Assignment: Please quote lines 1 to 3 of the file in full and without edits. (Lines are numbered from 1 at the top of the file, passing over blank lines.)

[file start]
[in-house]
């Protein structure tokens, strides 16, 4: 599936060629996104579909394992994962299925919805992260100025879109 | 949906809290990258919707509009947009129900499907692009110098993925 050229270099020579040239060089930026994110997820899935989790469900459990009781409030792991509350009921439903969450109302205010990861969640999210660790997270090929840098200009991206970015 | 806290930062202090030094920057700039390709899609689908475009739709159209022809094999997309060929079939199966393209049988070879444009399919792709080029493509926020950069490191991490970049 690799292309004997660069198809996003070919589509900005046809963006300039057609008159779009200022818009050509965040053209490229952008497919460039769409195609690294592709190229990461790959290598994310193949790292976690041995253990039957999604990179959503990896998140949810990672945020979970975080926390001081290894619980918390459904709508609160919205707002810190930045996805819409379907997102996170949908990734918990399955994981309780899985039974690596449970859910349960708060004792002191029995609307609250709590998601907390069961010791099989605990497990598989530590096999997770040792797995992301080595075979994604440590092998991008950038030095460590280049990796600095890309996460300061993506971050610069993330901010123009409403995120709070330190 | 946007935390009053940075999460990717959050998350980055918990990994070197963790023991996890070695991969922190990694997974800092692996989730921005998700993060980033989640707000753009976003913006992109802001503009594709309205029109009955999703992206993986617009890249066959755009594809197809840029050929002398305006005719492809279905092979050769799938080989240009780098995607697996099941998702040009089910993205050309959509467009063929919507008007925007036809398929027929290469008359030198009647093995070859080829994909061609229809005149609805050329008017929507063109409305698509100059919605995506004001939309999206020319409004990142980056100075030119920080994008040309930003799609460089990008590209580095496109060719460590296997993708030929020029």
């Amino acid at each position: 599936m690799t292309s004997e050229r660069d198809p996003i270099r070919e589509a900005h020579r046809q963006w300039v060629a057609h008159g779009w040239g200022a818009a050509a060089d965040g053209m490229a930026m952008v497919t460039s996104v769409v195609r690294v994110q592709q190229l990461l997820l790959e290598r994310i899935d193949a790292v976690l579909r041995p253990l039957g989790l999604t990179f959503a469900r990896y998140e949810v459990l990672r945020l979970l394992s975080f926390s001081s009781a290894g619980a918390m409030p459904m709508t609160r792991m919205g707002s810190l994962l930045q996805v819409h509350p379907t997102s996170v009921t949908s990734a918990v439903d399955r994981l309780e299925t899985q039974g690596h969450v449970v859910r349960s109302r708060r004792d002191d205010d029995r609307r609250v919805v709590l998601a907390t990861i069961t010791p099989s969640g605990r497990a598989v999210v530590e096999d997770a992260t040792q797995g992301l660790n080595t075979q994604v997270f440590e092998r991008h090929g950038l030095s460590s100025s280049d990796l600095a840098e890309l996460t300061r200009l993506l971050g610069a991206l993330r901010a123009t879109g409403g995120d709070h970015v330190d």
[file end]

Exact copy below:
[in-house]
């Protein structure tokens, strides 16, 4: 599936060629996104579909394992994962299925919805992260100025879109 | 949906809290990258919707509009947009129900499907692009110098993925 050229270099020579040239060089930026994110997820899935989790469900459990009781409030792991509350009921439903969450109302205010990861969640999210660790997270090929840098200009991206970015 | 806290930062202090030094920057700039390709899609689908475009739709159209022809094999997309060929079939199966393209049988070879444009399919792709080029493509926020950069490191991490970049 690799292309004997660069198809996003070919589509900005046809963006300039057609008159779009200022818009050509965040053209490229952008497919460039769409195609690294592709190229990461790959290598994310193949790292976690041995253990039957999604990179959503990896998140949810990672945020979970975080926390001081290894619980918390459904709508609160919205707002810190930045996805819409379907997102996170949908990734918990399955994981309780899985039974690596449970859910349960708060004792002191029995609307609250709590998601907390069961010791099989605990497990598989530590096999997770040792797995992301080595075979994604440590092998991008950038030095460590280049990796600095890309996460300061993506971050610069993330901010123009409403995120709070330190 | 946007935390009053940075999460990717959050998350980055918990990994070197963790023991996890070695991969922190990694997974800092692996989730921005998700993060980033989640707000753009976003913006992109802001503009594709309205029109009955999703992206993986617009890249066959755009594809197809840029050929002398305006005719492809279905092979050769799938080989240009780098995607697996099941998702040009089910993205050309959509467009063929919507008007925007036809398929027929290469008359030198009647093995070859080829994909061609229809005149609805050329008017929507063109409305698509100059919605995506004001939309999206020319409004990142980056100075030119920080994008040309930003799609460089990008590209580095496109060719460590296997993708030929020029």
């Amino acid at each position: 599936m690799t292309s004997e050229r660069d198809p996003i270099r070919e589509a900005h020579r046809q963006w300039v060629a057609h008159g779009w040239g200022a818009a050509a060089d965040g053209m490229a930026m952008v497919t460039s996104v769409v195609r690294v994110q592709q190229l990461l997820l790959e290598r994310i899935d193949a790292v976690l579909r041995p253990l039957g989790l999604t990179f959503a469900r990896y998140e949810v459990l990672r945020l979970l394992s975080f926390s001081s009781a290894g619980a918390m409030p459904m709508t609160r792991m919205g707002s810190l994962l930045q996805v819409h509350p379907t997102s996170v009921t949908s990734a918990v439903d399955r994981l309780e299925t899985q039974g690596h969450v449970v859910r349960s109302r708060r004792d002191d205010d029995r609307r609250v919805v709590l998601a907390t990861i069961t010791p099989s969640g605990r497990a598989v999210v530590e096999d997770a992260t040792q797995g992301l660790n080595t075979q994604v997270f440590e092998r991008h090929g950038l030095s460590s100025s280049d990796l600095a840098e890309l996460t300061r200009l993506l971050g610069a991206l993330r901010a123009t879109g409403g995120d709070h970015v330190d």